Jim Carrey's chipped tooth is genuine, resulting from a tussle with a schoolfellow in his boyhood, but he had since had it capped. He simply had the crown temporarily removed from that tooth to portray Lloyd.
Scenes taking place in Aspen were filmed in Breckenridge, Colorado and Park City, Utah. The Stanley Hotel in Estes Park, Colorado was transformed into the "Danbury Hotel" for the filming of the movie. The "Danbury Hotel" bar scene and staircase shot were the shots filmed there. The scenes filmed in the snow were shot at Copper Mountain Resort, Colorado.
The truck stop shots, salt shaker C-Bass diner scene, leg on fire at the gas pump, restroom assault scene,and two-lane country road scenes were filmed in and around Fort Morgan, CO with a number of locals filling the extra roles.
Some scenes from the beginning of the film were shot on location in the Providence, Rhode Island, metropolitan area, including shots of the skyline and The Big Blue Bug; scenes from the beginning of their road trip were shot in locations in Cumberland, Rhode Island.
Dumb and Dumber: Original Motion Picture Soundtrack is the original soundtrack to the film and was released by RCA Records on November 22, 1994.
Love Theme by Todd Rundgren, the track played during one of the earliest scenes when Lloyd Christmas falls in love for the first time with Mary Swanson, was omitted from the official release. The song "The Rain, The Park & Other Things" by The Cowsills was not on the soundtrack, although it was played quite prominently in the montage of Lloyd fantasizing about Mary, nor was "Oh, Pretty Woman" by Roy Orbison, though it was featured prominently in the make-over montage.
Also missing are "Can We Still Be Friends" by Todd Rundgren (who also wrote the original soundtrack), "Rollin' Down the Hill" by The Rembrandts, "Mmm Mmm Mmm Mmm" by the Crash Test Dummies, "Red Right Hand" by Nick Cave and the Bad Seeds, "Boom Shack-A-Lak" by Apache Indian, and "Make Love Now" by Patrick Wilson. "2 Ft. 0 Butt Crack" by Bruce Greenwood was also omitted from the soundtrack and was erroneously credited to the band Circle the Wagon in the film's credits.
Rotten Tomatoes, a review aggregator, reports that 66% of 50 surveyed critics gave the film a positive review; the average rating is 5.9/10. The site's consensus reads: "A relentlessly stupid comedy elevated by its main actors: Jim Carrey goes bonkers and Jeff Daniels carries himself admirably in an against-type performance." On Metacritic, which assigns a normalized rating out of 100 to reviews from film critics, it has a score of 41 based on reviews from 14 critics, which indicates mixed or average reviews.
Roger Ebert gave the film two of four stars (despite praise for the performances of Carrey and Daniels, dubbing the former a "true original", and the dead parakeet joke). Stephen Holden of The New York Times called Carrey "the new Jerry Lewis", and Peter Stack of the San Francisco Chronicle called it "riotous", "rib-splitting", and gave the film praise for being both a crude and slapstick comedy and a "smart comedy" at the same time. Carrey was nominated for a Razzie Award for "Worst New Star".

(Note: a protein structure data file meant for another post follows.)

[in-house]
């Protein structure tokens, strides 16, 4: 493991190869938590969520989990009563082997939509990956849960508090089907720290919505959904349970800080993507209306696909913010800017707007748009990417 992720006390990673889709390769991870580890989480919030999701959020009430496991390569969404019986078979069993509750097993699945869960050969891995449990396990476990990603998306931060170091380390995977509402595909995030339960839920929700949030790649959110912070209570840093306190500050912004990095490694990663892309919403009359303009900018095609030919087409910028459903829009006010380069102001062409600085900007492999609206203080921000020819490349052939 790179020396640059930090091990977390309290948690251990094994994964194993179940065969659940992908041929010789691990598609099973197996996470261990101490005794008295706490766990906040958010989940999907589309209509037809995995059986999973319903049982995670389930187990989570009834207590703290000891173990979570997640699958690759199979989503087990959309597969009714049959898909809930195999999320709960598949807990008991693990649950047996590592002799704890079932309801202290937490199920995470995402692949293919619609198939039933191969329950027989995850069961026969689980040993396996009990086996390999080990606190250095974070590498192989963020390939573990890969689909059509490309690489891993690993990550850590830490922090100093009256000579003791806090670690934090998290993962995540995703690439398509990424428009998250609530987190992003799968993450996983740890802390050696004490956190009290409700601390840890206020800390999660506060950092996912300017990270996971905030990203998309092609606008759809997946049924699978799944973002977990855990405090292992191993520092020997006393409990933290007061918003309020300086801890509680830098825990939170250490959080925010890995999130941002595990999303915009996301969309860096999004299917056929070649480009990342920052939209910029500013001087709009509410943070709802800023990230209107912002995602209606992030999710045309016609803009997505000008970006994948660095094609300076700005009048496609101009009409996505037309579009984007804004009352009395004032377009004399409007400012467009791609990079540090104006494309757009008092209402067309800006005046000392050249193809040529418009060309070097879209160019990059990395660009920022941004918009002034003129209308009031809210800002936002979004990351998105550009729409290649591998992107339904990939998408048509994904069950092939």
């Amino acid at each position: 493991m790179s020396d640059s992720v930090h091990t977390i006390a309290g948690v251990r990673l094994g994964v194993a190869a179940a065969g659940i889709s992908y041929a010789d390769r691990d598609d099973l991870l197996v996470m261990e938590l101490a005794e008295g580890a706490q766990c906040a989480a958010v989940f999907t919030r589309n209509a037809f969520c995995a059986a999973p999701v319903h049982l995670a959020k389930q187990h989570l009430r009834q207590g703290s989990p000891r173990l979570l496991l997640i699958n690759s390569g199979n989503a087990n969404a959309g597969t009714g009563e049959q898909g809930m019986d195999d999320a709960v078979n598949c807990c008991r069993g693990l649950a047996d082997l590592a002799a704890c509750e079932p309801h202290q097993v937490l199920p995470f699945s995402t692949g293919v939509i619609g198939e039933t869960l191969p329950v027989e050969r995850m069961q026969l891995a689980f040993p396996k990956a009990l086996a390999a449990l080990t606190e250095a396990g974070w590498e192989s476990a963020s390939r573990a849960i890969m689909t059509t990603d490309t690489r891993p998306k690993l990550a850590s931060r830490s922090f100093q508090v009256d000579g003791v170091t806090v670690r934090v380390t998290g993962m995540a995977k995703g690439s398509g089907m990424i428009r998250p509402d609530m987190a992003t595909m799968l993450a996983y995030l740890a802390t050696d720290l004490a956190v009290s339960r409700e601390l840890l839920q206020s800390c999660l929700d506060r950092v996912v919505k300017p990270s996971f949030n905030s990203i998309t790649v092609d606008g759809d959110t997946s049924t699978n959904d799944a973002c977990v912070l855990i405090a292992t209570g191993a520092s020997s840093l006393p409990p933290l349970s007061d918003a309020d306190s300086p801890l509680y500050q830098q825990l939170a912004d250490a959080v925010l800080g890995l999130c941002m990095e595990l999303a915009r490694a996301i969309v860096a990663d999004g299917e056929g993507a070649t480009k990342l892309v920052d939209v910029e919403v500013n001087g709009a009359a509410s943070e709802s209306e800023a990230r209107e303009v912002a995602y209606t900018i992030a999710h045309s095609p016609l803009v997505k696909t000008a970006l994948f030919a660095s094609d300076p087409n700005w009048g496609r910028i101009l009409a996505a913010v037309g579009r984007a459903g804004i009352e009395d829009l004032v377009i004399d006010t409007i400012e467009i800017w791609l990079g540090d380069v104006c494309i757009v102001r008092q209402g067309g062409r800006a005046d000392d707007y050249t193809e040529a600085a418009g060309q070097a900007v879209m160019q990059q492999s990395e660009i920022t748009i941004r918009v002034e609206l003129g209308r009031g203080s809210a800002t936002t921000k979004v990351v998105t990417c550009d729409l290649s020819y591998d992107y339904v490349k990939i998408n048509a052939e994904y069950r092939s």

It has since become a cult film.
Although the film did not secure any major American film awards, it was successful at the 1995 MTV Movie Awards. Carrey won for Best Comic Performance, Carrey and Holly (a couple who would later endure a short-lived marriage) won for Best Kiss, and Carrey and Daniels were nominated for Best On-Screen Duo.
In 2000, readers of Total Film magazine voted Dumb and Dumber the fifth greatest comedy film of all time. The film ranks 445th on Empire Magazine's 2008 list of the 500 greatest movies of all time.
The film opened at No. 1 in its opening weekend earning $16.4 million. It went on to gross $127,175,374 in the United States, and $247,275,374 worldwide, and topping the holiday season film gross.
In 1995, a Hanna-Barbera-produced animated series aired on ABC, as part of its Saturday morning cartoon lineup; Matt Frewer provided the voice of Lloyd, while Bill Fagerbakke voiced Harry. In the cartoon, Harry and Lloyd have reacquired their van, now named "Otto". The cartoon also features a new character, Kitty, a female pet purple beaver who appears to be smarter than both men. The animated series was written by Bennett Yellin, co-writer of the film. The show was short-lived and was shelved after one season.
In 2003, a prequel was theatrically released, entitled Dumb and Dumberer: When Harry Met Lloyd. The film featured a cast and crew different from the previous film, and the Farrelly brothers had no involvement in the film's production. It was heavily panned by critics, receiving a 10% rating on Rotten Tomatoes. It grossed approximately $39.2 million worldwide against a $19 million budget, as opposed to the original film's far greater $247 million worldwide gross against a $17 million budget.
In October 2011, the Farrelly brothers confirmed that they would make a sequel to Dumb and Dumber. The sequel, titled Dumb and Dumber To, was shot in the fall of 2013. Carrey and Daniels returned to lead the film, and Bobby and Peter Farrelly returned to direct along with original screenwriter Bennett Yellin, and actors reprising their roles from the first film include Brady Bluhm, who played Billy in (Apartment) 4C, and Cam Neely, who played Sea Bass. Dumb and Dumber To was released on November 14, 2014.
Unlike the original film, Dumb and Dumber To was not released by Warner Bros. but rather by Universal Pictures. Despite Warner having no involvement in the film, its New Line Cinema division, which produced the first film and the prequel, was still given studio credit from Universal.
ReferencesDumb and Dumber Wikipedia
Dumb and Dumber IMDb Dumb and Dumber themoviedb.org